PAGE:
Les participants bénéficieront de techniques d’apprentissage pratiques, d’études de cas du monde réel sur l’utilisation des terres et d’autres outils politiques et techniques, ainsi que d’une boîte à outils de cartographie personnalisée pour évaluer et communiquer les opportunités de projets dans leurs communautés.
Ce projet est financé par la Fédération canadienne des municipalités (FCM). La subvention fait partie de Transition 2050, une initiative financée par le gouvernement du Canada et offerte dans le cadre du Programme des municipalités pour l'innovation climatique (PIMC) de la FCM.
This webinar series is presented in partnership with the Community Energy Knowledge Action Partnership (CEKAP) and the University of Guelph.
Part 1. Participatory mapping as a tool for virtual and live public engagement
This presentation shares key concepts and techniques through which to employ participatory mapping as part of community energy planning and implementation. The successful implementation of community energy plans requires a spatial perspective. In this presentation, it’s shown how participatory mapping can help decision-makers better understand the place-based opportunities for, and implications of, their community energy plans, as well as better understand public sentiment and stakeholder concerns related to those changes. Experiences gained using participatory mapping across five Canadian municipalities is presented as case studies and while the focus is on renewable energy development, dialogue beyond this use-case is encouraged.
Part 2. Accelerating implementation in renewable energy: what role for the Municipality?
This presentation discusses the (changing) role of the municipality in energy supply planning and system implementation. First, a critical reflection on the logic through which it is expected that a stronger role for local governments results in improved outcomes in renewable energy implementation. Simply stated, the logic rests on ideas about achieving institutional fit through decentralization and increasing institutional capacity through collaboration. From there, the second part of the presentation provides a typology of the various roles municipalities can play in helping to accelerate implementation of renewable energy. Finally, the preliminary results of a survey of implementation in three Canadian provinces is shared, to identify examples of these various roles and to highlight innovative mechanisms and collaborations.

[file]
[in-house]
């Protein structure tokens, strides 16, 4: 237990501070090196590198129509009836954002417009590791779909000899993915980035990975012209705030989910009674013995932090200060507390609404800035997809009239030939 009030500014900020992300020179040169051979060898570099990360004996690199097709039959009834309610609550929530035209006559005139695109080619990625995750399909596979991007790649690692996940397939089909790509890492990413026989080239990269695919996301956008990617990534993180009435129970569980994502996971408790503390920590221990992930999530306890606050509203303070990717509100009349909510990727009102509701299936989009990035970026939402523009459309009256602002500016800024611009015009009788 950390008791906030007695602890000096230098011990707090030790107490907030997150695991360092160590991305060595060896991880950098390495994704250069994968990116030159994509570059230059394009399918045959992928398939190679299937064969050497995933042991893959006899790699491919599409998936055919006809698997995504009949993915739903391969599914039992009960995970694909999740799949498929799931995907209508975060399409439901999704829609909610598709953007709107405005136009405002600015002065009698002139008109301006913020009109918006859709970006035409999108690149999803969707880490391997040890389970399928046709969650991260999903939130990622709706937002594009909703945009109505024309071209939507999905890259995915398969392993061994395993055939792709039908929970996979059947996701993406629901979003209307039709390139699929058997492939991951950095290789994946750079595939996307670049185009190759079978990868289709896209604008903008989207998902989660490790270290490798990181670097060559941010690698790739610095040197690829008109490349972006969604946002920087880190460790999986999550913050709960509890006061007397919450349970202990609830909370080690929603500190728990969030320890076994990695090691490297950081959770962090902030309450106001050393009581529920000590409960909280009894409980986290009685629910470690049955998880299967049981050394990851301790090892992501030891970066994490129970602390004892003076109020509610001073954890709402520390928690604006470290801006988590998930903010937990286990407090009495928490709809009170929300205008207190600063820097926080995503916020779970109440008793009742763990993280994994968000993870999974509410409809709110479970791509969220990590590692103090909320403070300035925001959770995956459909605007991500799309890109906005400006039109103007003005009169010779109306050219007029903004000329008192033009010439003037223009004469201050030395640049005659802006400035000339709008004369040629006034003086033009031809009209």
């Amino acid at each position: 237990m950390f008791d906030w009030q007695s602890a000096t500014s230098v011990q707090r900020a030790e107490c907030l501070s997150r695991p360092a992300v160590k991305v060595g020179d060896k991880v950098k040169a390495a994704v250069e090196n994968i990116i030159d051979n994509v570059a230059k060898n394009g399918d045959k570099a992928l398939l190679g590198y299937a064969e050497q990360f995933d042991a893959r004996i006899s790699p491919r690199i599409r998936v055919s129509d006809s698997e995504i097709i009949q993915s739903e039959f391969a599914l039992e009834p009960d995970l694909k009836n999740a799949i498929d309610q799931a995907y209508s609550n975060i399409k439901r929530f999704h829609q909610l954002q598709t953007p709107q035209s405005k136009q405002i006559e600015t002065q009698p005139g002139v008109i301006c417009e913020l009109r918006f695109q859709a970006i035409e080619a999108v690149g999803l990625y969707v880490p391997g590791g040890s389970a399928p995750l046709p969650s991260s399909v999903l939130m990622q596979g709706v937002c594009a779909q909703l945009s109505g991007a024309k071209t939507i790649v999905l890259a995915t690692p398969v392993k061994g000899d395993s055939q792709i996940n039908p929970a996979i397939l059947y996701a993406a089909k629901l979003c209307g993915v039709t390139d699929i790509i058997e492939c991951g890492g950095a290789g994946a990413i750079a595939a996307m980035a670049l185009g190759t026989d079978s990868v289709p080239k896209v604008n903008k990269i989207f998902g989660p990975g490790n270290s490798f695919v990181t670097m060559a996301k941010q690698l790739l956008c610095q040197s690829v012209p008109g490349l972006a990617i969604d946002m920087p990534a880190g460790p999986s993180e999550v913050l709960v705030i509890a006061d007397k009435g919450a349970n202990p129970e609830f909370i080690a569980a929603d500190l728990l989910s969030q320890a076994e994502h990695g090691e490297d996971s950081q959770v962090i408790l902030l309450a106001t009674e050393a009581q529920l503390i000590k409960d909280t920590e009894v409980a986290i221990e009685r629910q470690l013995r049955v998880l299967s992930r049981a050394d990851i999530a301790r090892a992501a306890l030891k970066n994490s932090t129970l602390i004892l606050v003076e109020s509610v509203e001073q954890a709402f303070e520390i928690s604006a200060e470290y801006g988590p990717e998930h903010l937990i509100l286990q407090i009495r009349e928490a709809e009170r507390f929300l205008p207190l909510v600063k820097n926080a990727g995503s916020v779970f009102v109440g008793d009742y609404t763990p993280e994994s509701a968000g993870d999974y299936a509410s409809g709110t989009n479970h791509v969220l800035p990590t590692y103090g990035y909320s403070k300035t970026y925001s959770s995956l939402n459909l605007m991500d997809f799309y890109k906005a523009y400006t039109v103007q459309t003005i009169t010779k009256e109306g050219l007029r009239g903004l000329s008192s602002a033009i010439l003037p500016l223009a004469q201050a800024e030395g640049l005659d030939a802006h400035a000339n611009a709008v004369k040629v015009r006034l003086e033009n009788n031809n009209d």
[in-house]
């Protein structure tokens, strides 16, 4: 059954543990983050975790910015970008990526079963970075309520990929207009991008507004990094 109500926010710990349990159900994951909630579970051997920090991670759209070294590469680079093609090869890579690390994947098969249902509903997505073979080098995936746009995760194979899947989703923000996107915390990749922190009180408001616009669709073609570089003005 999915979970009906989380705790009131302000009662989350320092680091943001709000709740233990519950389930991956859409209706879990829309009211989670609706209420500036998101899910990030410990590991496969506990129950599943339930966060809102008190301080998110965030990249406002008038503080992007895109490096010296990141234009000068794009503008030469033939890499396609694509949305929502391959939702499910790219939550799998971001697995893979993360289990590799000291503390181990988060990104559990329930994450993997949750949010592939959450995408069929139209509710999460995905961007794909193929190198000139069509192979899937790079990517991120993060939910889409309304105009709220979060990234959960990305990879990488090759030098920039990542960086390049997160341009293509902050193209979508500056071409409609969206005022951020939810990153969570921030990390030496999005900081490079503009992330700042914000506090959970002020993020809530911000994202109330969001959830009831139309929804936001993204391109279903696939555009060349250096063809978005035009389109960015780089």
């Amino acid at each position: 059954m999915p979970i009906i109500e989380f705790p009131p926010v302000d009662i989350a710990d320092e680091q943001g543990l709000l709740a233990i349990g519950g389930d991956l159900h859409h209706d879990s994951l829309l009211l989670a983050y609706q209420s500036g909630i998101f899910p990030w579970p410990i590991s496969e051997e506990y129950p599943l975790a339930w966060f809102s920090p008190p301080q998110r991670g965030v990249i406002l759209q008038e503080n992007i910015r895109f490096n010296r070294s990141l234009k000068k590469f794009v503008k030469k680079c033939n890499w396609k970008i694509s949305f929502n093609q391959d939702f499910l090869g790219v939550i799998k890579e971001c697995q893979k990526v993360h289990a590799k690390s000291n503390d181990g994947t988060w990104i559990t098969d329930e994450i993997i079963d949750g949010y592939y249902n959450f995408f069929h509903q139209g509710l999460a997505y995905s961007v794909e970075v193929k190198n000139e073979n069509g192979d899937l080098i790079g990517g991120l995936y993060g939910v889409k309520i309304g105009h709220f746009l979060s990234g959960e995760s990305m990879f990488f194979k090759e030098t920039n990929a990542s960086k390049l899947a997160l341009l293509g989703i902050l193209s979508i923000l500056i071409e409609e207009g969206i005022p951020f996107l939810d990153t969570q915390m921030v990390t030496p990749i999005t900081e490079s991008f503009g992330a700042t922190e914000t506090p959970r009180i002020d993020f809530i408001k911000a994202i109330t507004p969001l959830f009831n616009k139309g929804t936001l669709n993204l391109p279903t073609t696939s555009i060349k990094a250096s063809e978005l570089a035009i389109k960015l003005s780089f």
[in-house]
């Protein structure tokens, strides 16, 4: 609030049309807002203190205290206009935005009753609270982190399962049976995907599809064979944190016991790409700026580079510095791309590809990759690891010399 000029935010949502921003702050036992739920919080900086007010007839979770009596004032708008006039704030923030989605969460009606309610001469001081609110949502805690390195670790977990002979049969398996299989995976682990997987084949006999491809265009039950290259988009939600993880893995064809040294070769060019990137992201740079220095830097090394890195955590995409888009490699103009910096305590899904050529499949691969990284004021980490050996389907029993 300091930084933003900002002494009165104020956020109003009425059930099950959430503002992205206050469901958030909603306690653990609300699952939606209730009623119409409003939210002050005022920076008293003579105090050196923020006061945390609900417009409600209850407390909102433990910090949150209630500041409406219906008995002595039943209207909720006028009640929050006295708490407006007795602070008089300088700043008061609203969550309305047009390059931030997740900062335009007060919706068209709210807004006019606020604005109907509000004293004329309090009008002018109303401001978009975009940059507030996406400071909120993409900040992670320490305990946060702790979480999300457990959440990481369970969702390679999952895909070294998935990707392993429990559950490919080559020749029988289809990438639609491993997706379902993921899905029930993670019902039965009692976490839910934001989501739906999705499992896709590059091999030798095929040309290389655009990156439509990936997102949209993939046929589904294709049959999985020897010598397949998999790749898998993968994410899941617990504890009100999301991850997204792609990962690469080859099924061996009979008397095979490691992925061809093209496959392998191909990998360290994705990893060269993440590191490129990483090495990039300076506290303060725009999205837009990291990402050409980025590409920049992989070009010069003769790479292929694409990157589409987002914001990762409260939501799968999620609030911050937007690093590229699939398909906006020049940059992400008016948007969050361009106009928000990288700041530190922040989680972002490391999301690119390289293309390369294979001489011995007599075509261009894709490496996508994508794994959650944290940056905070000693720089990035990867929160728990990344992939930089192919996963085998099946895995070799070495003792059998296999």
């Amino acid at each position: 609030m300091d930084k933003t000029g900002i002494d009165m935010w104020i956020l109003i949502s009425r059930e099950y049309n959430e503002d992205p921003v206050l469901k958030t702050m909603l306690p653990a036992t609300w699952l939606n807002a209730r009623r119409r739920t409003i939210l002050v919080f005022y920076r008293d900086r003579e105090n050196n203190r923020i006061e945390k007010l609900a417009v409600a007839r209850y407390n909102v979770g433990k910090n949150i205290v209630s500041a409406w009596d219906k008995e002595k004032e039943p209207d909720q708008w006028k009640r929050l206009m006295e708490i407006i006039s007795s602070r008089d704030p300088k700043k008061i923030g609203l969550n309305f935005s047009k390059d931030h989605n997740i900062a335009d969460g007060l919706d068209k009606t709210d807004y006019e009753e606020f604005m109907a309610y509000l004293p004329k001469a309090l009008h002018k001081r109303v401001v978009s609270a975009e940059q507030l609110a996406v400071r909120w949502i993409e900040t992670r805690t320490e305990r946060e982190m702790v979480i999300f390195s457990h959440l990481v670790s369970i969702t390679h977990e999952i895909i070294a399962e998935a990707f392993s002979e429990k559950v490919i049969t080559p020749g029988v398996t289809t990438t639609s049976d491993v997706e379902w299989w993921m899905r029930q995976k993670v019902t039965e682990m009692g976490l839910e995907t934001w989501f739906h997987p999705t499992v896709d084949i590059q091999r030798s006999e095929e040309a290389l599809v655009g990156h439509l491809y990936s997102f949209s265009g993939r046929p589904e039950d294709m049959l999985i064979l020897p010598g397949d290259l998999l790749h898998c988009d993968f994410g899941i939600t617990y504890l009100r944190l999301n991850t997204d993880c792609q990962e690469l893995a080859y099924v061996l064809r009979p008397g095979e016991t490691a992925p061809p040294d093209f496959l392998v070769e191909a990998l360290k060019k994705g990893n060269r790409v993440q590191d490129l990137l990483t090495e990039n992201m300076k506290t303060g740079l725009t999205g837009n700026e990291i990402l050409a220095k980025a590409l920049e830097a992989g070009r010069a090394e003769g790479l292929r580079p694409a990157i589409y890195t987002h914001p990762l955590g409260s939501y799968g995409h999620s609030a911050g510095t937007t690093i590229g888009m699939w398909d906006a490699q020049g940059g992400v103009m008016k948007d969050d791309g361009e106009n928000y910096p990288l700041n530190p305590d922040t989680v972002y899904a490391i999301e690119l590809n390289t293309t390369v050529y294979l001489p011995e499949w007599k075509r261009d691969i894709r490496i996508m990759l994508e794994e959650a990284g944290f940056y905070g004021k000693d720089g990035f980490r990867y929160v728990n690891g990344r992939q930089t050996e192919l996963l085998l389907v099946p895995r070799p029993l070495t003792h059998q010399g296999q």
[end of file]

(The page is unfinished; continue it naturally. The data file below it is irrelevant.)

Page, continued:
Part 3. Governing the implementation of community energy plans through local not-for-profit intermediaries and delivery partners: Our Energy Guelph case study
This presentation describes the logic upon which local not-for-profit organizations – serving as intermediaries and delivery partners – can improve planning and implementation of community energy plans. The case of Our Energy Guelph, established in 2018, is used as a focal point to discuss the strengths, opportunities, weaknesses, and threats of this governance model and organization. The presentation is co-delivered by Kirby Calvert, Chair of Board of Directors at Our Energy Guelph, and Alex Chapman, Executive Director of Our Energy Guelph. This dual perspective helps to shed light on the political and the technical/logistical challenges and opportunities that other municipalities and communities should consider as they work toward a similar governance model.
Part 4. Accelerating implementation of renewable energy: a protocol to guide Municipalities
This presentation showcases a series of resources – compiled into a ‘protocol’ – that can increase capacity among municipalities to accelerate the implementation of renewable energy. Municipal Councils are setting ambitious climate change mitigation targets, in which local renewable energy development figures prominently. To date, municipalities have played a relatively small role in energy supply planning and implementation and, as a result, have relatively little experience or resources upon which to move toward implementation. Our protocol is designed to help fill this capacity gap. It brings together information about best practices from across Canada, combined with novel concepts and techniques in spatial planning and community engagement.